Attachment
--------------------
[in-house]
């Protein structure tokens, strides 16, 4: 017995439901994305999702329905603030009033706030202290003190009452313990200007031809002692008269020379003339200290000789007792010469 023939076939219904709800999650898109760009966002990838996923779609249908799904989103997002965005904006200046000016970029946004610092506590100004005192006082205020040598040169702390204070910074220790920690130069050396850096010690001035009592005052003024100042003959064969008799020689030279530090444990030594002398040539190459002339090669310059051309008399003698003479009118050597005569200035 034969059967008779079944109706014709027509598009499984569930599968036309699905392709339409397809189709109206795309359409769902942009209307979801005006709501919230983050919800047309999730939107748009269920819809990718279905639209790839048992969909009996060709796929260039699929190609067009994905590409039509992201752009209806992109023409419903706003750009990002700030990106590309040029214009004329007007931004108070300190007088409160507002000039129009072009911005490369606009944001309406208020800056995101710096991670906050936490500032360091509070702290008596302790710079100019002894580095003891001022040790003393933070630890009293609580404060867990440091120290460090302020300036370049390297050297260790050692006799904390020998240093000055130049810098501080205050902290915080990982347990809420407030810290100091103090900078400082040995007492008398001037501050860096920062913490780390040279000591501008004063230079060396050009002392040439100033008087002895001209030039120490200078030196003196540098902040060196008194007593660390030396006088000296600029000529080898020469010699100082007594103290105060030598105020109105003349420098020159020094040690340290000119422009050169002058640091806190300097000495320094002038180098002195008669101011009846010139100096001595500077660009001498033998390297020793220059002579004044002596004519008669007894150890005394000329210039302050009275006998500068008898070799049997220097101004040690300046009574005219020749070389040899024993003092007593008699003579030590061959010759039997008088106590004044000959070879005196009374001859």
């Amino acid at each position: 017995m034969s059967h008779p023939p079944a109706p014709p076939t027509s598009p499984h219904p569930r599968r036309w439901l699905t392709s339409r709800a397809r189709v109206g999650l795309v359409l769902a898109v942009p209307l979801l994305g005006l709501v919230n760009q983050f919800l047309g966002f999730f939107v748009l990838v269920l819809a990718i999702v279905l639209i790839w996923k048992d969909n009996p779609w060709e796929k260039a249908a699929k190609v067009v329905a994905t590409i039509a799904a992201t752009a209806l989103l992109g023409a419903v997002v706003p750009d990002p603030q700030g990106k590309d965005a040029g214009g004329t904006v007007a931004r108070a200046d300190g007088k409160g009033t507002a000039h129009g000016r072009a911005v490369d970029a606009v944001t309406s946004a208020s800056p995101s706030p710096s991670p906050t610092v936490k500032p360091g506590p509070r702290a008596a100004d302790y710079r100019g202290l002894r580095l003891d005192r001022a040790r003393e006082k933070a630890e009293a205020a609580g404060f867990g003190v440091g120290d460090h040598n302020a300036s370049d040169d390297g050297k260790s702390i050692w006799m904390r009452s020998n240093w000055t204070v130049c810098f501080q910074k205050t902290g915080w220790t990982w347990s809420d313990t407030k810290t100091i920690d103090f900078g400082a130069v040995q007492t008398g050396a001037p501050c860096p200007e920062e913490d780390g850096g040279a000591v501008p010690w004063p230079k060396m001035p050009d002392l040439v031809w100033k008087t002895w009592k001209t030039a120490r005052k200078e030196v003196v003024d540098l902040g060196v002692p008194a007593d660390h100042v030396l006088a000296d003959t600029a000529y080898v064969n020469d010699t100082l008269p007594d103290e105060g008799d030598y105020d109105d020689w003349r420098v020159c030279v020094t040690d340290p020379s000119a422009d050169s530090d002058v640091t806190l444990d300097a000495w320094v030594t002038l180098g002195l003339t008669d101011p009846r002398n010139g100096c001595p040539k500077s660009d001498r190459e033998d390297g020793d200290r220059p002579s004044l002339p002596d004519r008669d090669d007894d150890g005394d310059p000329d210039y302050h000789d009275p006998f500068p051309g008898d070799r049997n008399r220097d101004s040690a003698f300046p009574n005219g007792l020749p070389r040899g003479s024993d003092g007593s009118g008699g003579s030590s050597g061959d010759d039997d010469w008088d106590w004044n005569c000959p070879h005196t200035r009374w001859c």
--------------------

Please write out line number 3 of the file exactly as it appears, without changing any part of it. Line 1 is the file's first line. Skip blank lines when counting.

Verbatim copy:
């Amino acid at each position: 017995m034969s059967h008779p023939p079944a109706p014709p076939t027509s598009p499984h219904p569930r599968r036309w439901l699905t392709s339409r709800a397809r189709v109206g999650l795309v359409l769902a898109v942009p209307l979801l994305g005006l709501v919230n760009q983050f919800l047309g966002f999730f939107v748009l990838v269920l819809a990718i999702v279905l639209i790839w996923k048992d969909n009996p779609w060709e796929k260039a249908a699929k190609v067009v329905a994905t590409i039509a799904a992201t752009a209806l989103l992109g023409a419903v997002v706003p750009d990002p603030q700030g990106k590309d965005a040029g214009g004329t904006v007007a931004r108070a200046d300190g007088k409160g009033t507002a000039h129009g000016r072009a911005v490369d970029a606009v944001t309406s946004a208020s800056p995101s706030p710096s991670p906050t610092v936490k500032p360091g506590p509070r702290a008596a100004d302790y710079r100019g202290l002894r580095l003891d005192r001022a040790r003393e006082k933070a630890e009293a205020a609580g404060f867990g003190v440091g120290d460090h040598n302020a300036s370049d040169d390297g050297k260790s702390i050692w006799m904390r009452s020998n240093w000055t204070v130049c810098f501080q910074k205050t902290g915080w220790t990982w347990s809420d313990t407030k810290t100091i920690d103090f900078g400082a130069v040995q007492t008398g050396a001037p501050c860096p200007e920062e913490d780390g850096g040279a000591v501008p010690w004063p230079k060396m001035p050009d002392l040439v031809w100033k008087t002895w009592k001209t030039a120490r005052k200078e030196v003196v003024d540098l902040g060196v002692p008194a007593d660390h100042v030396l006088a000296d003959t600029a000529y080898v064969n020469d010699t100082l008269p007594d103290e105060g008799d030598y105020d109105d020689w003349r420098v020159c030279v020094t040690d340290p020379s000119a422009d050169s530090d002058v640091t806190l444990d300097a000495w320094v030594t002038l180098g002195l003339t008669d101011p009846r002398n010139g100096c001595p040539k500077s660009d001498r190459e033998d390297g020793d200290r220059p002579s004044l002339p002596d004519r008669d090669d007894d150890g005394d310059p000329d210039y302050h000789d009275p006998f500068p051309g008898d070799r049997n008399r220097d101004s040690a003698f300046p009574n005219g007792l020749p070389r040899g003479s024993d003092g007593s009118g008699g003579s030590s050597g061959d010759d039997d010469w008088d106590w004044n005569c000959p070879h005196t200035r009374w001859c």